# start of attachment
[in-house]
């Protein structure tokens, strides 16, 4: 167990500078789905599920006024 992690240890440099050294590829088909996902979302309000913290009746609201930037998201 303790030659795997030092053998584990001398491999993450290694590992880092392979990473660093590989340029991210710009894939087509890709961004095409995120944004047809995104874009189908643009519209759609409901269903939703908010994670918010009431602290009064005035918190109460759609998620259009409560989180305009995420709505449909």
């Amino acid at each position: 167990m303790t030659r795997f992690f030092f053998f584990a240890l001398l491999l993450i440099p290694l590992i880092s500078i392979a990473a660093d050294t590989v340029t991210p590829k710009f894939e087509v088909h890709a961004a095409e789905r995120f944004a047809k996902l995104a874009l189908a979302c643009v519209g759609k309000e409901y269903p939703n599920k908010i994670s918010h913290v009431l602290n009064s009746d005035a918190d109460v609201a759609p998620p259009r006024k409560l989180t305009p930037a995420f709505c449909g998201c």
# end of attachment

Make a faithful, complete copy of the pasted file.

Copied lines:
[in-house]
């Protein structure tokens, strides 16, 4: 167990500078789905599920006024 992690240890440099050294590829088909996902979302309000913290009746609201930037998201 303790030659795997030092053998584990001398491999993450290694590992880092392979990473660093590989340029991210710009894939087509890709961004095409995120944004047809995104874009189908643009519209759609409901269903939703908010994670918010009431602290009064005035918190109460759609998620259009409560989180305009995420709505449909």
């Amino acid at each position: 167990m303790t030659r795997f992690f030092f053998f584990a240890l001398l491999l993450i440099p290694l590992i880092s500078i392979a990473a660093d050294t590989v340029t991210p590829k710009f894939e087509v088909h890709a961004a095409e789905r995120f944004a047809k996902l995104a874009l189908a979302c643009v519209g759609k309000e409901y269903p939703n599920k908010i994670s918010h913290v009431l602290n009064s009746d005035a918190d109460v609201a759609p998620p259009r006024k409560l989180t305009p930037a995420f709505c449909g998201c």